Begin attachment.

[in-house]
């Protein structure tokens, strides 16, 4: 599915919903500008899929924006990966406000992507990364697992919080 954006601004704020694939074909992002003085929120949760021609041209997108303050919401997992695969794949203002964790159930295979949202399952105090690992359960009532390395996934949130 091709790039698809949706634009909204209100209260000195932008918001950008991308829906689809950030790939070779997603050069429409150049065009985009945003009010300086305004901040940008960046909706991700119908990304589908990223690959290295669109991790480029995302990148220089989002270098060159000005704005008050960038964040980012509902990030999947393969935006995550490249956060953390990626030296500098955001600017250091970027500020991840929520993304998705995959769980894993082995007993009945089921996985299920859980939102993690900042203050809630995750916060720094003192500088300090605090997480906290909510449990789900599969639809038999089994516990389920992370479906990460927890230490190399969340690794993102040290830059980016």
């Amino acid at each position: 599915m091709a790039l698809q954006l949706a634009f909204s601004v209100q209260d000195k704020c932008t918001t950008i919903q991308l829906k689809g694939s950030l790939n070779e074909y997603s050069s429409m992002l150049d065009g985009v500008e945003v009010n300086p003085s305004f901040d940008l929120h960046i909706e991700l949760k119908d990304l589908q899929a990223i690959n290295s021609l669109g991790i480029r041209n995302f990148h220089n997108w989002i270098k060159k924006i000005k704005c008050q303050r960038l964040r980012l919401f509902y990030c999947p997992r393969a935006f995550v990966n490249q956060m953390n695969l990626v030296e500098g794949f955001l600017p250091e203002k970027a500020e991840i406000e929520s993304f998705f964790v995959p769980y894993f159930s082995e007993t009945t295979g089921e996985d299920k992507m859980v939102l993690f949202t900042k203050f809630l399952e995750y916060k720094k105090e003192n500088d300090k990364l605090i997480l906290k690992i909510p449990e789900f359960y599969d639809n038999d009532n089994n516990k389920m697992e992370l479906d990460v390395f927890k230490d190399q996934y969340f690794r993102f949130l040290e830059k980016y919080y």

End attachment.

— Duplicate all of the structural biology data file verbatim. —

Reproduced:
[in-house]
């Protein structure tokens, strides 16, 4: 599915919903500008899929924006990966406000992507990364697992919080 954006601004704020694939074909992002003085929120949760021609041209997108303050919401997992695969794949203002964790159930295979949202399952105090690992359960009532390395996934949130 091709790039698809949706634009909204209100209260000195932008918001950008991308829906689809950030790939070779997603050069429409150049065009985009945003009010300086305004901040940008960046909706991700119908990304589908990223690959290295669109991790480029995302990148220089989002270098060159000005704005008050960038964040980012509902990030999947393969935006995550490249956060953390990626030296500098955001600017250091970027500020991840929520993304998705995959769980894993082995007993009945089921996985299920859980939102993690900042203050809630995750916060720094003192500088300090605090997480906290909510449990789900599969639809038999089994516990389920992370479906990460927890230490190399969340690794993102040290830059980016």
């Amino acid at each position: 599915m091709a790039l698809q954006l949706a634009f909204s601004v209100q209260d000195k704020c932008t918001t950008i919903q991308l829906k689809g694939s950030l790939n070779e074909y997603s050069s429409m992002l150049d065009g985009v500008e945003v009010n300086p003085s305004f901040d940008l929120h960046i909706e991700l949760k119908d990304l589908q899929a990223i690959n290295s021609l669109g991790i480029r041209n995302f990148h220089n997108w989002i270098k060159k924006i000005k704005c008050q303050r960038l964040r980012l919401f509902y990030c999947p997992r393969a935006f995550v990966n490249q956060m953390n695969l990626v030296e500098g794949f955001l600017p250091e203002k970027a500020e991840i406000e929520s993304f998705f964790v995959p769980y894993f159930s082995e007993t009945t295979g089921e996985d299920k992507m859980v939102l993690f949202t900042k203050f809630l399952e995750y916060k720094k105090e003192n500088d300090k990364l605090i997480l906290k690992i909510p449990e789900f359960y599969d639809n038999d009532n089994n516990k389920m697992e992370l479906d990460v390395f927890k230490d190399q996934y969340f690794r993102f949130l040290e830059k980016y919080y």